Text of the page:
Yah, European 240 is single phase and one of the experts here says American 240 is 2-phase.
Add pictures here
<% if( /^image/.test(type) ){ %>
<% } %>
<%-name%>
Add image file
Upload
On 5/18/2014 10:15 AM, Jessie Williams wrote:

It will be much less current so it will work fine though if there's a lighted switch it may not survive the higher voltage.
You could also just buy a universal power strip, i.e. <http://www.dx.com/p/2500w-4-outlet-ac-electric-power-bar-strip-w-individual-switch-led-indicator-ac-250v-3m-cord-103853 and put the proper plug on it.
Add pictures here
<% if( /^image/.test(type) ){ %>
<% } %>
<%-name%>
Add image file
Upload
Michael Black wrote:

That's relatively easy. Any hardware store, electrical store, DIY store, etc will have them for about $2-$3 each. Here in Israel, they were $5 each until we switched from 3 rectangular pins to 2 or 3 round pins on all our plugs and sockets. The same adaptors can be used for the old plugs to the new sockets and everyone needed lots of them and they went down in price.

It will be fine until someone sees the outlet strip and thinks it is 120 volts and plugs in a 120 volt only device. I expect that a single person, staying in single bed rooms will be ok, but anyone traveling in a group, sharing their hotel room, or staying in a hostel is heading for disaster.
Geoff.
--
Geoffrey S. Mendelson, N3OWJ/4X1GM/KBUH7245/KBUW5379


Add pictures here
<% if( /^image/.test(type) ){ %>
<% } %>
<%-name%>
Add image file
Upload
"William Sommerwerck"

** It's more than mildly hysterical watching an autistic pedant pretend he has a superior "theory of thought".
When the damn fool has none at all.
..... Phi
Add pictures here
<% if( /^image/.test(type) ){ %>
<% } %>
<%-name%>
Add image file
Upload
On 05/19/2014 04:45 AM, Phil Allison wrote:

Why not just take a single USB powered hub?
Add pictures here
<% if( /^image/.test(type) ){ %>
<% } %>
<%-name%>
Add image file
Upload

Good! You're finally learning to be self-critical.
Add pictures here
<% if( /^image/.test(type) ){ %>
<% } %>
<%-name%>
Add image file
Upload
On 5/18/2014 3:57 PM, Jessie Williams wrote: ...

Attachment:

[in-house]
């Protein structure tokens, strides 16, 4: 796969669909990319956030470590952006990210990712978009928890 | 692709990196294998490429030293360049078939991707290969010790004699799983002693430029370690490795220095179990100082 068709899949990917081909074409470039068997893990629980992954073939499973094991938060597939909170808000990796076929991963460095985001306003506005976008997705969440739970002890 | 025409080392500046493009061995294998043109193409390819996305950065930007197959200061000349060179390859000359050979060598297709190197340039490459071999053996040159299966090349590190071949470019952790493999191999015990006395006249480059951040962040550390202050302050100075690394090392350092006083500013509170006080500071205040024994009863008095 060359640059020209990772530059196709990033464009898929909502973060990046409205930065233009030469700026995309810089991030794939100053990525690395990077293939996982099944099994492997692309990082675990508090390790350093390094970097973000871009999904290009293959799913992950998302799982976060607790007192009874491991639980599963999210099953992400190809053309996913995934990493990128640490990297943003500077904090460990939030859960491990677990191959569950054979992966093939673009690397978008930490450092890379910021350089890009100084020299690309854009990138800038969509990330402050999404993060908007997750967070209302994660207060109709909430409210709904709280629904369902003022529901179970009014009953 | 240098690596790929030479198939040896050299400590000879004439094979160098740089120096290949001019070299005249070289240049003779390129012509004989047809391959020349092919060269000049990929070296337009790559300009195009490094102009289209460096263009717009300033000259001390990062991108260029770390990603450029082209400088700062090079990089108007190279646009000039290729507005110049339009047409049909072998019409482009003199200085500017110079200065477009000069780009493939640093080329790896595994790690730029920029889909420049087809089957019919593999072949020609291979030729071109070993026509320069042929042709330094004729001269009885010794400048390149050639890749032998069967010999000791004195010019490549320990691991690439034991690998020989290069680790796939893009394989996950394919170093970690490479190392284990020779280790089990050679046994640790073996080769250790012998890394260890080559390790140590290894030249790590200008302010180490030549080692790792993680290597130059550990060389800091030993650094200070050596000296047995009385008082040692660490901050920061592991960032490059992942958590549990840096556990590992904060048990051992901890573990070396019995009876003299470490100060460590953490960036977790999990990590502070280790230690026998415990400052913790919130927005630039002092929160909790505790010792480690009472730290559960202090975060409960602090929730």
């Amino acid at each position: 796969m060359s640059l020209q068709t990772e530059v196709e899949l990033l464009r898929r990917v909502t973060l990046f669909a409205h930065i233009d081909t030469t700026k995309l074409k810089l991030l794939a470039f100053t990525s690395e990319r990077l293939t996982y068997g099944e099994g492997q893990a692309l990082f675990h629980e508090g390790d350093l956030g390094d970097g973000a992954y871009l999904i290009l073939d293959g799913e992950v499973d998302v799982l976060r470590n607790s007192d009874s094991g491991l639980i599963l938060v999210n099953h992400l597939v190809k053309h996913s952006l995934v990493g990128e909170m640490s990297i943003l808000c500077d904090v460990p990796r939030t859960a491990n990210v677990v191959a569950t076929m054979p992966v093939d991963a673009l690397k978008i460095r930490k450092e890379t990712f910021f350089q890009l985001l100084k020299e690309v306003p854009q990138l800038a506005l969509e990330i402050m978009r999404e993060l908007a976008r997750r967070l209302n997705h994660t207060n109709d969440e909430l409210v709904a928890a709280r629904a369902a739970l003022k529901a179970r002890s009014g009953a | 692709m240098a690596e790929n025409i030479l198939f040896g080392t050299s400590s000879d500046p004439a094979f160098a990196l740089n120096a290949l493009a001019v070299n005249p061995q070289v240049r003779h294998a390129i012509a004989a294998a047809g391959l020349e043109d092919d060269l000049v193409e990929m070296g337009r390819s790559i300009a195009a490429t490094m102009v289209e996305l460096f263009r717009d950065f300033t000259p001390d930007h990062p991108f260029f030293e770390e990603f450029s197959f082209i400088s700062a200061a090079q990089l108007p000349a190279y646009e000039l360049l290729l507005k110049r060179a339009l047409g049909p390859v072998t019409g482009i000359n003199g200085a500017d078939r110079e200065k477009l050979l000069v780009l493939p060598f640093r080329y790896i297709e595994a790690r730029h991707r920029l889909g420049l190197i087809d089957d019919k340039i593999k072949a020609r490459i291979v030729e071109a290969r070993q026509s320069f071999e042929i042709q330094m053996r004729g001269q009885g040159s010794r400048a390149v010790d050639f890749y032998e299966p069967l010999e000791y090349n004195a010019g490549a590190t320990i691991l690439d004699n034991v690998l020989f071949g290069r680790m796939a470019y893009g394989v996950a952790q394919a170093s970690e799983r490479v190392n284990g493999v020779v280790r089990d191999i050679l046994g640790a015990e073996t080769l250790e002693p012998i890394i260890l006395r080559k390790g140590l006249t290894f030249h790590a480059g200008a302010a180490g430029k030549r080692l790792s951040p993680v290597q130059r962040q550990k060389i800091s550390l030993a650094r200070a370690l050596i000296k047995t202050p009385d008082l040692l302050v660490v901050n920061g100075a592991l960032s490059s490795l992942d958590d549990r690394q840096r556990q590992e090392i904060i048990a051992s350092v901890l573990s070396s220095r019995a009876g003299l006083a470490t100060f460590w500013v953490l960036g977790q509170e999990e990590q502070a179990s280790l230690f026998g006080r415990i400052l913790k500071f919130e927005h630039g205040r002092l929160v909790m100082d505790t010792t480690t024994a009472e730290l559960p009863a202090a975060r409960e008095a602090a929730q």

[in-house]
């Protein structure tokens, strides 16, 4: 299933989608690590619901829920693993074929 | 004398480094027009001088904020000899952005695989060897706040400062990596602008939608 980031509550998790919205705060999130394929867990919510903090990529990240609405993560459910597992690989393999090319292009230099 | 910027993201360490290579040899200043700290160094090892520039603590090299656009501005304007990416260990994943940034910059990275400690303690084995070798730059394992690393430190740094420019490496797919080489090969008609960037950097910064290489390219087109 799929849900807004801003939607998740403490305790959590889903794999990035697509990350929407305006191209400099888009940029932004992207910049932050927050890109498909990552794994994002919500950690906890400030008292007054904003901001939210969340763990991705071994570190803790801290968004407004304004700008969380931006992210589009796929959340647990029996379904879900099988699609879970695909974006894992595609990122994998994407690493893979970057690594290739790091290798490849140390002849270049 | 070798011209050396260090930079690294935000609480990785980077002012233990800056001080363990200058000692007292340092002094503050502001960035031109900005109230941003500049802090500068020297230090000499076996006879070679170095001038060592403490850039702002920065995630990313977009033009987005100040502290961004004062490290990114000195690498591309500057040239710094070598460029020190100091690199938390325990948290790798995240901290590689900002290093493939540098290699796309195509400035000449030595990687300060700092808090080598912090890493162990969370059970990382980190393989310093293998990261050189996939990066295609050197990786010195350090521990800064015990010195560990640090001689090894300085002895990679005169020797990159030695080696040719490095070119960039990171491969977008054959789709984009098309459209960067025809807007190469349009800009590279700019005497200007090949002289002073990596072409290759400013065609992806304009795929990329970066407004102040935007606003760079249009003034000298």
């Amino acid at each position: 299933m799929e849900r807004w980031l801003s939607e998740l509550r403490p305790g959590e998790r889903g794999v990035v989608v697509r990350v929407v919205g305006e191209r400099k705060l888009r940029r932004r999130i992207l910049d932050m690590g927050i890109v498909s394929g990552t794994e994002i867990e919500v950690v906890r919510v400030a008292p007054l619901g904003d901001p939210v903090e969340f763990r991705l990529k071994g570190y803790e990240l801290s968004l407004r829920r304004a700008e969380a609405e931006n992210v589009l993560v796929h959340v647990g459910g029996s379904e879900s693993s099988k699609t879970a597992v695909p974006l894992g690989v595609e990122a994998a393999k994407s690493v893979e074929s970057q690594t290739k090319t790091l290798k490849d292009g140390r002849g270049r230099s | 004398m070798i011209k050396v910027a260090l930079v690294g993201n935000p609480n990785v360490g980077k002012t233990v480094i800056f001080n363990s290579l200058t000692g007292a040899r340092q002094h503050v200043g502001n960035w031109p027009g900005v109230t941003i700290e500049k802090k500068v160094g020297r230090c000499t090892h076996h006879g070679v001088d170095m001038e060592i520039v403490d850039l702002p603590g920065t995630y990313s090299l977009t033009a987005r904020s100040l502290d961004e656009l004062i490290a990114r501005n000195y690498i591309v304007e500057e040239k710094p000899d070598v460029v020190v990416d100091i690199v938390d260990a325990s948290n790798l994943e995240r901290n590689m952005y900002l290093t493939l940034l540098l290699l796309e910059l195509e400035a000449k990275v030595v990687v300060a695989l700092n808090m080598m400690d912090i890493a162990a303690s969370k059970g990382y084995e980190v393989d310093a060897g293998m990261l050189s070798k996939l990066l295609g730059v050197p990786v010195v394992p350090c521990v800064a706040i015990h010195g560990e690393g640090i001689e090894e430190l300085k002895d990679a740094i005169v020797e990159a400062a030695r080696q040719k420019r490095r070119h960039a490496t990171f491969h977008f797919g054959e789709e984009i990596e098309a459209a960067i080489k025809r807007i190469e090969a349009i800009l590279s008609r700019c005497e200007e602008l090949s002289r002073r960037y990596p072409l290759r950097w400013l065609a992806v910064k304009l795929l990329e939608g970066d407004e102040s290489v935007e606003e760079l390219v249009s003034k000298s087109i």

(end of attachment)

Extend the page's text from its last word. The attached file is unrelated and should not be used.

I've given you the link to the UL-listed solution.
The answer is that you _won't_ find an "ordinary" power strip w/ 125 VAC US plugs that says it will handle 250V because the US plug of that configuration is only UL-rated for 125V by US convention/code.
It is against NEC Code to use plugs for other than their rating; hence manufacturers are _NOT_ going to market any device that doesn't conform to NEMA/NEC/UL for the purpose. That means that any device w/ a 125 VAC plug style in the US will be marked for 125V only. End of story.
<http://www.nooutage.com/nema_configurations.htm#NEMA%20Configurations Now, we're back to the previous discussion -- is breakdown voltage in practice greater than rated and does the device in question contain a protective circuit that will "blow" when hit by the over-voltage and if does, are you comfortable using it?
See other responses for my take on that one. I come back that if you're not comfortable and not knowledgeable enough to be able to determine the answers, use the approved route of the multiple-outlet adapter strip showed previously or similar.
Add pictures here
<% if( /^image/.test(type) ){ %>
<% } %>
<%-name%>
Add image file
Upload
On 5/18/2014 1:15 PM, Jessie Williams wrote:

Many overseas hotels have few if any outlets. My wife and I use two different dual voltage custom battery chargers for our cameras and two dual voltage chargers for our tablets. Therefore, I need 4 plug adapters (and 4 available outlets) to charge all 4 devices at the same time. I've started traveling with 1 plug adapter, 1 six foot 16 gauge 120v extension cord with an unpolarized plug at one end and an unpolarized triple socket at the other end, along with an old fashioned screw-in lamp socket adapter that has a 120V plug socket on each side before terminating in another lamp socket. I'm prepared for whatever I find in the hotel room. The current the 4 devices draw is so low that I'm not worried about overloading the 120V adapters and extension cords with 240V service and on 3 recent trips, I haven't had a bit of trouble with arcing and not a trace of warmth anywhere along any of my 120V attachments. Obviously this setup is not to be used with hair dryers, travel irons, or other devices that consume more than a few watts.
Add pictures here
<% if( /^image/.test(type) ){ %>
<% } %>
<%-name%>
Add image file
Upload
On Monday, May 19, 2014 10:01:50 AM UTC-4, Peter wrote:

Has your screw-in lamp socket always worked? US lamp sockets are E26, European are E27. That's only a mm off, and I've had them work interchangeably, but I've also had them not work.
Add pictures here
<% if( /^image/.test(type) ){ %>
<% } %>
<%-name%>
Add image file
Upload

Related Threads

    HomeOwnersHub.com is a website for homeowners and building and maintenance pros. It is not affiliated with any of the manufacturers or service providers discussed here. All logos and trade names are the property of their respective owners.